Underlying and multiple cause mortality in a cohort of workers exposed to aromatic amines.
Axtell-CD; Ward-EM; McCabe-GP; Schulte-PA; Stern-FB; Glickman-LT
Am J Ind Med 1998 Nov; 34(5):506-511
Background: the National Institute for Occupational Safety and Health (NIOSH) has previously conducted studies of bladder cancer incidence and mortality at a synthetic dye plant that manufactured beta-naphthylamine front 1940 through 1979. This report extends the period of mortality follow-up 13 years and analysis both underlying and nonunderlying causes of death. Methods The vital status of each cohort member; as of December 31, 1992, was determined by using the national Death Index and information from the Internal Revenue Service and the U.S. Postal Service. The NIOSH life table analysis system (LTAS) was used to generate person-years-at-risk and the expected numbers of death for 92 categories of death, using several referent rates (U.S. underlying, Georgia underlying, U.S. multiple cause). Results: there were three bladder cancer deaths listed as underlying cause, yielding a standardized mortality ratio (SMR) based on U.S. rates of 2.4 (95% confidence interval (CI) = 0.5, 7.0) and a total of eight bladder cancers listed anywhere on the death certificates (SMR based on multiple cause referent rates = 5.6; 95% CI = 2.4, 11.1). Mortality from esophageal cancer which had been significantly, elevated in the previous study, was no longer significantly elevated (SMR = 2.0; 95% CI = 0.8, 4.1). Mortality from all causes was significantly higher than expected (SMR = 1.5; 95% CI = 1.3, 1.6). Conclusions: the elevated bladder cancer risk in this cohort was detected by the multiple cause, bur not the underlying cause, analysis. Elevated mortality from other causes of death, especially among short-term workers, may be related to regional and lifestyle factors.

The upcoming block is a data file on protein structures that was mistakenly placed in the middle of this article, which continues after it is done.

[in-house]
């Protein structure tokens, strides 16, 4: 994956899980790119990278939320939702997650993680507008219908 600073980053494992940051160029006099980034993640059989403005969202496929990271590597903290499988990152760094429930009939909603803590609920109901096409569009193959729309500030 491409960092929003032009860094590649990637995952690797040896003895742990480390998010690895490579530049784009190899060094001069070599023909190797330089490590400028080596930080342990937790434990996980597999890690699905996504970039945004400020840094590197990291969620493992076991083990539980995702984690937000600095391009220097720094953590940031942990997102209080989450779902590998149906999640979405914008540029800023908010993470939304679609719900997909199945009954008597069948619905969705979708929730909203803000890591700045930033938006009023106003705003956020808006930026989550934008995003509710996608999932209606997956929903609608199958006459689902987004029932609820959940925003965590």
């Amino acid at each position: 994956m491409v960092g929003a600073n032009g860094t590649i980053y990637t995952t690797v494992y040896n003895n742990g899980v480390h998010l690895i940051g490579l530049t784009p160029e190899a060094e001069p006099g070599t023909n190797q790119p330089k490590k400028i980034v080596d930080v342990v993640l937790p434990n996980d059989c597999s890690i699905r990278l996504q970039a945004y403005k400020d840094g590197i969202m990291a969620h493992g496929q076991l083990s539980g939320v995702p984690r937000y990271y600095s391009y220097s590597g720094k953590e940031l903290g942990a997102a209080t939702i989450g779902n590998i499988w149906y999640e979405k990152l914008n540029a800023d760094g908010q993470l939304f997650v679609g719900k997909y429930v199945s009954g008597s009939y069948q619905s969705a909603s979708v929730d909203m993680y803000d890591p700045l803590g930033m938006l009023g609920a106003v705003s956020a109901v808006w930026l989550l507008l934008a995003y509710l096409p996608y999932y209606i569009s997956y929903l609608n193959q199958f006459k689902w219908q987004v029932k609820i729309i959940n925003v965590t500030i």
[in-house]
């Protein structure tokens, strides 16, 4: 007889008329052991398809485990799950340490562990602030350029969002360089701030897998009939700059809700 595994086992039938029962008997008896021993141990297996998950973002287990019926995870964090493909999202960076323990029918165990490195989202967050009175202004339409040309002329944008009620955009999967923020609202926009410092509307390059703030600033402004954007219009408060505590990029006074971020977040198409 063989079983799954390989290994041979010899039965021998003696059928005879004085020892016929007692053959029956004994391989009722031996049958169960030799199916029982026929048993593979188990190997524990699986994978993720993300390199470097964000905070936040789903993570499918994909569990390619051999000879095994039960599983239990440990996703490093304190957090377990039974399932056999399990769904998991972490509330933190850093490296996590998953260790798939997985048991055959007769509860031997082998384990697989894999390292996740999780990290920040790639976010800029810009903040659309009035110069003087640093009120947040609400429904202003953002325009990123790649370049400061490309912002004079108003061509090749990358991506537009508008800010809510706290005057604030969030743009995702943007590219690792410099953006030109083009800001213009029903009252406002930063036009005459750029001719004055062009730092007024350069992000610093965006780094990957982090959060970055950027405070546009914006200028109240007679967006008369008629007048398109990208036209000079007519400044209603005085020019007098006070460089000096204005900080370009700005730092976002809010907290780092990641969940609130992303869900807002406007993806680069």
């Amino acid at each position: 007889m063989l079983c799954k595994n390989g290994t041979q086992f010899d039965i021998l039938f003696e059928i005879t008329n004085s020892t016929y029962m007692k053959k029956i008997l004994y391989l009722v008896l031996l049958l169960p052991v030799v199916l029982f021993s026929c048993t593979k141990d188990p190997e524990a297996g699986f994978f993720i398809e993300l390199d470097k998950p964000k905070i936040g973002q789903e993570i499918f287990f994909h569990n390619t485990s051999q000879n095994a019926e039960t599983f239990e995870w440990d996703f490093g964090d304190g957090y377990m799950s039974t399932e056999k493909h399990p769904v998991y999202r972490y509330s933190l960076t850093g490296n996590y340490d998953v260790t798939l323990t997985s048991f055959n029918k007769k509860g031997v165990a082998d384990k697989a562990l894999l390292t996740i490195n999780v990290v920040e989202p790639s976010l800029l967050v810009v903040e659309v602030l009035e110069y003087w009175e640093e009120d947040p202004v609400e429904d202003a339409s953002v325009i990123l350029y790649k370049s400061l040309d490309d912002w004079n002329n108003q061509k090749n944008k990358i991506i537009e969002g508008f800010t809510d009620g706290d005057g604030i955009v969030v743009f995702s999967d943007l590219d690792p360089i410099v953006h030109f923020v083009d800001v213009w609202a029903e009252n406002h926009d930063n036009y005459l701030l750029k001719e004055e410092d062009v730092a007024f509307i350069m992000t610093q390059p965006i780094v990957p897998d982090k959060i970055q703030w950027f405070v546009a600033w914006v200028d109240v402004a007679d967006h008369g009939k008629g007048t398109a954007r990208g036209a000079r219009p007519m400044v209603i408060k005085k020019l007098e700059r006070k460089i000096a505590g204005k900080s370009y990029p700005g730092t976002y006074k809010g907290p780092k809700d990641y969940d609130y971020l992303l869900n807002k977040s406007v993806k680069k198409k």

Toxic-materials; Toxins; Bladder-disease; Bladder-disorders; Risk-analysis; Risk-factors; Throat; Throat-disorders; Statistical-analysis; Work-environment; Worker-health
CD Axtell, University of New Mexico, Center for Health Promotion & Disease Prevention, 2701 Frontier NE,Surge Bldg,Room 251, Albuquerque, NM 87131
American Journal of Industrial Medicine